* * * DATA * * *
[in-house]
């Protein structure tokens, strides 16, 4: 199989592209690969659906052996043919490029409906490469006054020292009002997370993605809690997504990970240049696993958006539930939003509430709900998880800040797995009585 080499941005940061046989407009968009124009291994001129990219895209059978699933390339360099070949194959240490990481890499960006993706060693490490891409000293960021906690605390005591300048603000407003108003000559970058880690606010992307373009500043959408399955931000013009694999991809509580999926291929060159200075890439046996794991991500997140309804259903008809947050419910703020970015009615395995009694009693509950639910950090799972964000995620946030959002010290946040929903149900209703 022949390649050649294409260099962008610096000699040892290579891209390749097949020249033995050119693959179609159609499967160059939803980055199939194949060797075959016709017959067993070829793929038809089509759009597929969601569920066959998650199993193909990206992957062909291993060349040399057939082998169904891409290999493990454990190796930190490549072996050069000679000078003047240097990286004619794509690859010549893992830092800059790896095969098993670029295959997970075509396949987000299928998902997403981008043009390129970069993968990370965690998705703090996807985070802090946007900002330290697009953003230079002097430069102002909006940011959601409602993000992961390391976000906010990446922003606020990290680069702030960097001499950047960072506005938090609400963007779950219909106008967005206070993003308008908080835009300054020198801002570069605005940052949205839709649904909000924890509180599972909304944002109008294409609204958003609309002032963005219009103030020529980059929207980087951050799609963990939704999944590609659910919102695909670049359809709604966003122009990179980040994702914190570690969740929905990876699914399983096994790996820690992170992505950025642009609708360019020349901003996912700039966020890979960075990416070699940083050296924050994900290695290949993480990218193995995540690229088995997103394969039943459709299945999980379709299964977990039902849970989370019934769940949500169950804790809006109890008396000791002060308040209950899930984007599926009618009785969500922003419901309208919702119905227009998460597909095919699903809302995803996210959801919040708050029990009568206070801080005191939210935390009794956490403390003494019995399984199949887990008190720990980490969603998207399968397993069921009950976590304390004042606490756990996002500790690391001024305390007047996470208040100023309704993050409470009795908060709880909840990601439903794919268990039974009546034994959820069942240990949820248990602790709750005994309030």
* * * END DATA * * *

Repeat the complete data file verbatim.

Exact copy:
[in-house]
């Protein structure tokens, strides 16, 4: 199989592209690969659906052996043919490029409906490469006054020292009002997370993605809690997504990970240049696993958006539930939003509430709900998880800040797995009585 080499941005940061046989407009968009124009291994001129990219895209059978699933390339360099070949194959240490990481890499960006993706060693490490891409000293960021906690605390005591300048603000407003108003000559970058880690606010992307373009500043959408399955931000013009694999991809509580999926291929060159200075890439046996794991991500997140309804259903008809947050419910703020970015009615395995009694009693509950639910950090799972964000995620946030959002010290946040929903149900209703 022949390649050649294409260099962008610096000699040892290579891209390749097949020249033995050119693959179609159609499967160059939803980055199939194949060797075959016709017959067993070829793929038809089509759009597929969601569920066959998650199993193909990206992957062909291993060349040399057939082998169904891409290999493990454990190796930190490549072996050069000679000078003047240097990286004619794509690859010549893992830092800059790896095969098993670029295959997970075509396949987000299928998902997403981008043009390129970069993968990370965690998705703090996807985070802090946007900002330290697009953003230079002097430069102002909006940011959601409602993000992961390391976000906010990446922003606020990290680069702030960097001499950047960072506005938090609400963007779950219909106008967005206070993003308008908080835009300054020198801002570069605005940052949205839709649904909000924890509180599972909304944002109008294409609204958003609309002032963005219009103030020529980059929207980087951050799609963990939704999944590609659910919102695909670049359809709604966003122009990179980040994702914190570690969740929905990876699914399983096994790996820690992170992505950025642009609708360019020349901003996912700039966020890979960075990416070699940083050296924050994900290695290949993480990218193995995540690229088995997103394969039943459709299945999980379709299964977990039902849970989370019934769940949500169950804790809006109890008396000791002060308040209950899930984007599926009618009785969500922003419901309208919702119905227009998460597909095919699903809302995803996210959801919040708050029990009568206070801080005191939210935390009794956490403390003494019995399984199949887990008190720990980490969603998207399968397993069921009950976590304390004042606490756990996002500790690391001024305390007047996470208040100023309704993050409470009795908060709880909840990601439903794919268990039974009546034994959820069942240990949820248990602790709750005994309030």